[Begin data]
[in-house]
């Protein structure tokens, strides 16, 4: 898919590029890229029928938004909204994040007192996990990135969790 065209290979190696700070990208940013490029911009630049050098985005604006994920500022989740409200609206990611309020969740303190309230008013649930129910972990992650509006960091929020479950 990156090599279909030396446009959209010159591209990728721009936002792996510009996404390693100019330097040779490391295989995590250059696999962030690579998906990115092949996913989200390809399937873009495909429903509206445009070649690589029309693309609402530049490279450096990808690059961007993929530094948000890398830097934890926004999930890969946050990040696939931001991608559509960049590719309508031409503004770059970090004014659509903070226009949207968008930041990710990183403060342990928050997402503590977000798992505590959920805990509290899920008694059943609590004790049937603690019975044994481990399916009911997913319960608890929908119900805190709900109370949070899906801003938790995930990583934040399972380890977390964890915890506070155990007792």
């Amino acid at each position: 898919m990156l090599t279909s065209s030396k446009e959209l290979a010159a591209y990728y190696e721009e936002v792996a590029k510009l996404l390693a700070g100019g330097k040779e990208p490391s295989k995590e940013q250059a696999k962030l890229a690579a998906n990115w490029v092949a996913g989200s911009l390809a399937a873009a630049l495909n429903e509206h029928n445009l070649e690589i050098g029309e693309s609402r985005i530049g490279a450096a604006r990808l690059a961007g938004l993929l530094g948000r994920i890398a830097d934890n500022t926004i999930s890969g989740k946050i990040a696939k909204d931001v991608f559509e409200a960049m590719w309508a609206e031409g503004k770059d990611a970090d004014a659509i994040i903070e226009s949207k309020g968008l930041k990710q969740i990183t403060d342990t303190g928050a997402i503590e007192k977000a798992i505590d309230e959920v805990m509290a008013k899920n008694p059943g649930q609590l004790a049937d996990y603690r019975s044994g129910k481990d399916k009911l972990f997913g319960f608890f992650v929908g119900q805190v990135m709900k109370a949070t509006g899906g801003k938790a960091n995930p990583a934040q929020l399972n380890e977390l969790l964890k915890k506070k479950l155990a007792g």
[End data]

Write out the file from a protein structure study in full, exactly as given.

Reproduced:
[in-house]
């Protein structure tokens, strides 16, 4: 898919590029890229029928938004909204994040007192996990990135969790 065209290979190696700070990208940013490029911009630049050098985005604006994920500022989740409200609206990611309020969740303190309230008013649930129910972990992650509006960091929020479950 990156090599279909030396446009959209010159591209990728721009936002792996510009996404390693100019330097040779490391295989995590250059696999962030690579998906990115092949996913989200390809399937873009495909429903509206445009070649690589029309693309609402530049490279450096990808690059961007993929530094948000890398830097934890926004999930890969946050990040696939931001991608559509960049590719309508031409503004770059970090004014659509903070226009949207968008930041990710990183403060342990928050997402503590977000798992505590959920805990509290899920008694059943609590004790049937603690019975044994481990399916009911997913319960608890929908119900805190709900109370949070899906801003938790995930990583934040399972380890977390964890915890506070155990007792």
């Amino acid at each position: 898919m990156l090599t279909s065209s030396k446009e959209l290979a010159a591209y990728y190696e721009e936002v792996a590029k510009l996404l390693a700070g100019g330097k040779e990208p490391s295989k995590e940013q250059a696999k962030l890229a690579a998906n990115w490029v092949a996913g989200s911009l390809a399937a873009a630049l495909n429903e509206h029928n445009l070649e690589i050098g029309e693309s609402r985005i530049g490279a450096a604006r990808l690059a961007g938004l993929l530094g948000r994920i890398a830097d934890n500022t926004i999930s890969g989740k946050i990040a696939k909204d931001v991608f559509e409200a960049m590719w309508a609206e031409g503004k770059d990611a970090d004014a659509i994040i903070e226009s949207k309020g968008l930041k990710q969740i990183t403060d342990t303190g928050a997402i503590e007192k977000a798992i505590d309230e959920v805990m509290a008013k899920n008694p059943g649930q609590l004790a049937d996990y603690r019975s044994g129910k481990d399916k009911l972990f997913g319960f608890f992650v929908g119900q805190v990135m709900k109370a949070t509006g899906g801003k938790a960091n995930p990583a934040q929020l399972n380890e977390l969790l964890k915890k506070k479950l155990a007792g």